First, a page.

way through to the election. the poor performance of democrats running big cities. you with me on this one? >> yes. i'm with you on that one also, stuart. we have agreed more today than we have agreed in a long time. stuart: absolutely incredible, isn't it. >> with the president bringing attention to baltimore, what about detroit? they're not totally out of the weeds yet. what about some of these other big cities? they're not totally out of the weeds yet. he is bringing attention to a problem that the democrat policies have allowed to fester for decades. that's what he's doing. i applaud him for it. the democrats don't like it. that's why they're trying to play the race card. stuart: herman cain sums it up in beautiful one-liners every time. man, he's good. thanks very much. see you again soon. good luck to you. you know, we really have to get back to the debate. yes, we do. hawaii democrat tulsi gabbard said president trump is supporting al qaeda because we have an alliance with the saudis. marc lotter, strategic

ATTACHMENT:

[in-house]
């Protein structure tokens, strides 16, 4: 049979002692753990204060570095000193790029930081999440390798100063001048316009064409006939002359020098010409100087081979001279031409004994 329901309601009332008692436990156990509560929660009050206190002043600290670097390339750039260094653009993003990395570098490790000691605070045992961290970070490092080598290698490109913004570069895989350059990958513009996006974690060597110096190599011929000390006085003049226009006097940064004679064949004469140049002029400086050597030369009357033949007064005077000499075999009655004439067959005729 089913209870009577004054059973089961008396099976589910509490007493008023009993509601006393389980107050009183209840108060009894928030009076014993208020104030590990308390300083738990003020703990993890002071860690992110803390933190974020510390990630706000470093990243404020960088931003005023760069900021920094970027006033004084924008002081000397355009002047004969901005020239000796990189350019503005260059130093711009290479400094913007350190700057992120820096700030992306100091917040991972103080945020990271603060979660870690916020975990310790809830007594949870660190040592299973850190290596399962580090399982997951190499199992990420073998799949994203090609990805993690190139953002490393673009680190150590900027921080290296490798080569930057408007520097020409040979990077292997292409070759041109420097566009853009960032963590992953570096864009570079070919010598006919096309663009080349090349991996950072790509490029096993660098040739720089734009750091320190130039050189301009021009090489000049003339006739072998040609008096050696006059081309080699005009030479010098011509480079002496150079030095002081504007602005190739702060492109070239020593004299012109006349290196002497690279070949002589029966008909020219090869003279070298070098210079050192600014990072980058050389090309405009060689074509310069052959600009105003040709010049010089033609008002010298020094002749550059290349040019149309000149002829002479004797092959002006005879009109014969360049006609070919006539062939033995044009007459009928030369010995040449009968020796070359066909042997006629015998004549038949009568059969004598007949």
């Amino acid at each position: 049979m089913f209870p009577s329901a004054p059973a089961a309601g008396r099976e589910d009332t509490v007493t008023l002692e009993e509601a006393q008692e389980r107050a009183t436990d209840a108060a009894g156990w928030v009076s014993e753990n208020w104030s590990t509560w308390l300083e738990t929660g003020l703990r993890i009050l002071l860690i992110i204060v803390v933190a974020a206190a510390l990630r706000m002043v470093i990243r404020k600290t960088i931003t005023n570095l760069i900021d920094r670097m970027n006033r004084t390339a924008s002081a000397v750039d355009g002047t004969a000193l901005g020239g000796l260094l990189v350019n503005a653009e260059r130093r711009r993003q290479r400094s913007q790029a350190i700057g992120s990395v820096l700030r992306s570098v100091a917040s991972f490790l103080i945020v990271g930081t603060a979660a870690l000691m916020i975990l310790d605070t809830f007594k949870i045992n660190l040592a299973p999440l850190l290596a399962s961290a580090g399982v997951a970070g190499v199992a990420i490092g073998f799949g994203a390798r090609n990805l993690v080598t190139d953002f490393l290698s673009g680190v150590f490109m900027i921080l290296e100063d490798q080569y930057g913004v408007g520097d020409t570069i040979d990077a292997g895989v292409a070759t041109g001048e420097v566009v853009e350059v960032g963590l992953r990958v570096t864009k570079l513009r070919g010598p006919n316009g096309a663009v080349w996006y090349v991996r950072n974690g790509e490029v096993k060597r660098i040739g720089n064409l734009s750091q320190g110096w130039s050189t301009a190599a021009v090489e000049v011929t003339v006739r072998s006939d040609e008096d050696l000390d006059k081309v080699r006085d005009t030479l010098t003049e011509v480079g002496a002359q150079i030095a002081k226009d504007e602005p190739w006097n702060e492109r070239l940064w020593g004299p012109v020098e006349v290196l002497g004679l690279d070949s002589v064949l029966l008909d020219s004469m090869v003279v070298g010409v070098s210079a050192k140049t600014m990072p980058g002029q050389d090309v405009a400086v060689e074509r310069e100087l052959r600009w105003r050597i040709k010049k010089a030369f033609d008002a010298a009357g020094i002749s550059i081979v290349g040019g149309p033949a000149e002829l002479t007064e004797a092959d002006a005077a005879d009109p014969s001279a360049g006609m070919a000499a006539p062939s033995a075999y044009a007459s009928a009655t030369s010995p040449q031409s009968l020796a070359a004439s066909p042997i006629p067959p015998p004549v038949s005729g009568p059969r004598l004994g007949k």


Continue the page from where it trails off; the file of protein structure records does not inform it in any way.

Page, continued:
communications director for trump 2020, is with us. marc, in the unlikely event tulsi gabbard is the nominee, i imagine you will use that sound bite every single day, aren't you? >> there was so much information that came out of those debates that will be used later. it's hard to keep a catalog of it all. that's definitely one of them, especially when you look at the obvious. this is the president who actually took on al qaeda, he's taken on isis which was allowed to flourish under the previous administration and it doesn't matter what gabbard said, you know. the american people know the difference. stuart: it was an attention grabber, i'm sure. now, my opinion is, take it for what it's worth, i think it's basically down to four. that would be harris, biden, sanders, and warren. because i can't see any of the others really breaking into the top ranks. do you? >> you know, it's really hard to tell right now. you know, who is going to capture the imagination of the socialists because as the vice president said so well yesterday, this is not a debate between moderates and liberals.